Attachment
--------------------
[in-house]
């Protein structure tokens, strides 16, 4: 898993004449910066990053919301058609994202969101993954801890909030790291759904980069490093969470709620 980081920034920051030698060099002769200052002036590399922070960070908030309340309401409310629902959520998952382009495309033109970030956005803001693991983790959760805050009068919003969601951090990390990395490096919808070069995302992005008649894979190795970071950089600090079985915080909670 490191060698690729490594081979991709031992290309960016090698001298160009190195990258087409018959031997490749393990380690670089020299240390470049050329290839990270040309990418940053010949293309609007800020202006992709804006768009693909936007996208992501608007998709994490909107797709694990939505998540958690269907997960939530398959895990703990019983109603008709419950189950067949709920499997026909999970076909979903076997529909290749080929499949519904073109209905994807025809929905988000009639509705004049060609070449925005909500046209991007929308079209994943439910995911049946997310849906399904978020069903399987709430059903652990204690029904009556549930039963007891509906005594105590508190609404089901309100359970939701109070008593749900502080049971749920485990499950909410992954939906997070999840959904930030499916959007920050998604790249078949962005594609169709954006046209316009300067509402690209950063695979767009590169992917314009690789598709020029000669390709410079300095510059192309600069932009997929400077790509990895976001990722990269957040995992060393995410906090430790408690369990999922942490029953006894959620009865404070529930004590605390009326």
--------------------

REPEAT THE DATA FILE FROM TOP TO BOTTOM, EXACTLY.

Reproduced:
[in-house]
């Protein structure tokens, strides 16, 4: 898993004449910066990053919301058609994202969101993954801890909030790291759904980069490093969470709620 980081920034920051030698060099002769200052002036590399922070960070908030309340309401409310629902959520998952382009495309033109970030956005803001693991983790959760805050009068919003969601951090990390990395490096919808070069995302992005008649894979190795970071950089600090079985915080909670 490191060698690729490594081979991709031992290309960016090698001298160009190195990258087409018959031997490749393990380690670089020299240390470049050329290839990270040309990418940053010949293309609007800020202006992709804006768009693909936007996208992501608007998709994490909107797709694990939505998540958690269907997960939530398959895990703990019983109603008709419950189950067949709920499997026909999970076909979903076997529909290749080929499949519904073109209905994807025809929905988000009639509705004049060609070449925005909500046209991007929308079209994943439910995911049946997310849906399904978020069903399987709430059903652990204690029904009556549930039963007891509906005594105590508190609404089901309100359970939701109070008593749900502080049971749920485990499950909410992954939906997070999840959904930030499916959007920050998604790249078949962005594609169709954006046209316009300067509402690209950063695979767009590169992917314009690789598709020029000669390709410079300095510059192309600069932009997929400077790509990895976001990722990269957040995992060393995410906090430790408690369990999922942490029953006894959620009865404070529930004590605390009326």